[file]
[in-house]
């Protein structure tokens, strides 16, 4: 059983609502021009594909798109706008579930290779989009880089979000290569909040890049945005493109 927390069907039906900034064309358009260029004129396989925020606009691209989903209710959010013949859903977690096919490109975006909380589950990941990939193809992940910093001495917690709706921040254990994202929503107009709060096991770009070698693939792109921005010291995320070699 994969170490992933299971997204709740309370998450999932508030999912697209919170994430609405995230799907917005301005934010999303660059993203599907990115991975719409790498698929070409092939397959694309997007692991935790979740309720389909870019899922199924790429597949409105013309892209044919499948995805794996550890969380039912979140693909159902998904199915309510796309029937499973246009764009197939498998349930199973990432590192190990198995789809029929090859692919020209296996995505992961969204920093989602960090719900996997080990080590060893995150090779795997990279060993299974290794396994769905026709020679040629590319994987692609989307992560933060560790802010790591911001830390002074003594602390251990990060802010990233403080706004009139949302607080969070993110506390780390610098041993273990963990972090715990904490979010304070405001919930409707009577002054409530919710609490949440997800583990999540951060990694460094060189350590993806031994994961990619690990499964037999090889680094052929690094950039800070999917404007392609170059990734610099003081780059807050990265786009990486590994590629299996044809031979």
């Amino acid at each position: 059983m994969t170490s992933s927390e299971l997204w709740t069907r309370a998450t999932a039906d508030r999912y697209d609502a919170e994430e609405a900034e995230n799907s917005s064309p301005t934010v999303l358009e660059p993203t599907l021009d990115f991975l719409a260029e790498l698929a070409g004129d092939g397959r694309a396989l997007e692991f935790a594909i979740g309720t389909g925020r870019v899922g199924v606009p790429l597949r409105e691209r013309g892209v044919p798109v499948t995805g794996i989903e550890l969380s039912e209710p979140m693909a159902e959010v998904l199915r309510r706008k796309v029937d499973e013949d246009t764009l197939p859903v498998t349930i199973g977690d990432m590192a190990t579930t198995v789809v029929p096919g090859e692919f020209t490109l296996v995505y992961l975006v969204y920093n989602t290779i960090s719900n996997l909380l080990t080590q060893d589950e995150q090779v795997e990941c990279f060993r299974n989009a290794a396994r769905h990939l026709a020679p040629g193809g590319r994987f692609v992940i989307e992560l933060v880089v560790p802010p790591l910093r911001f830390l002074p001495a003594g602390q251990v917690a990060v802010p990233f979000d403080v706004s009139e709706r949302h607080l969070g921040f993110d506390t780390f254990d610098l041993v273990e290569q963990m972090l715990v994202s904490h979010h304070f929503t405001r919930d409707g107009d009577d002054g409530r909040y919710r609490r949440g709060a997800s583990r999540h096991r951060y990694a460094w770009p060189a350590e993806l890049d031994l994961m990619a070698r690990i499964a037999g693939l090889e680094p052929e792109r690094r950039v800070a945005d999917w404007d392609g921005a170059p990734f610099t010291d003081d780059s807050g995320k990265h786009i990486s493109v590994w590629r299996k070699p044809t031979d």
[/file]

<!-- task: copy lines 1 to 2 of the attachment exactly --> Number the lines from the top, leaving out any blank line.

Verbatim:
[in-house]
């Protein structure tokens, strides 16, 4: 059983609502021009594909798109706008579930290779989009880089979000290569909040890049945005493109 927390069907039906900034064309358009260029004129396989925020606009691209989903209710959010013949859903977690096919490109975006909380589950990941990939193809992940910093001495917690709706921040254990994202929503107009709060096991770009070698693939792109921005010291995320070699 994969170490992933299971997204709740309370998450999932508030999912697209919170994430609405995230799907917005301005934010999303660059993203599907990115991975719409790498698929070409092939397959694309997007692991935790979740309720389909870019899922199924790429597949409105013309892209044919499948995805794996550890969380039912979140693909159902998904199915309510796309029937499973246009764009197939498998349930199973990432590192190990198995789809029929090859692919020209296996995505992961969204920093989602960090719900996997080990080590060893995150090779795997990279060993299974290794396994769905026709020679040629590319994987692609989307992560933060560790802010790591911001830390002074003594602390251990990060802010990233403080706004009139949302607080969070993110506390780390610098041993273990963990972090715990904490979010304070405001919930409707009577002054409530919710609490949440997800583990999540951060990694460094060189350590993806031994994961990619690990499964037999090889680094052929690094950039800070999917404007392609170059990734610099003081780059807050990265786009990486590994590629299996044809031979």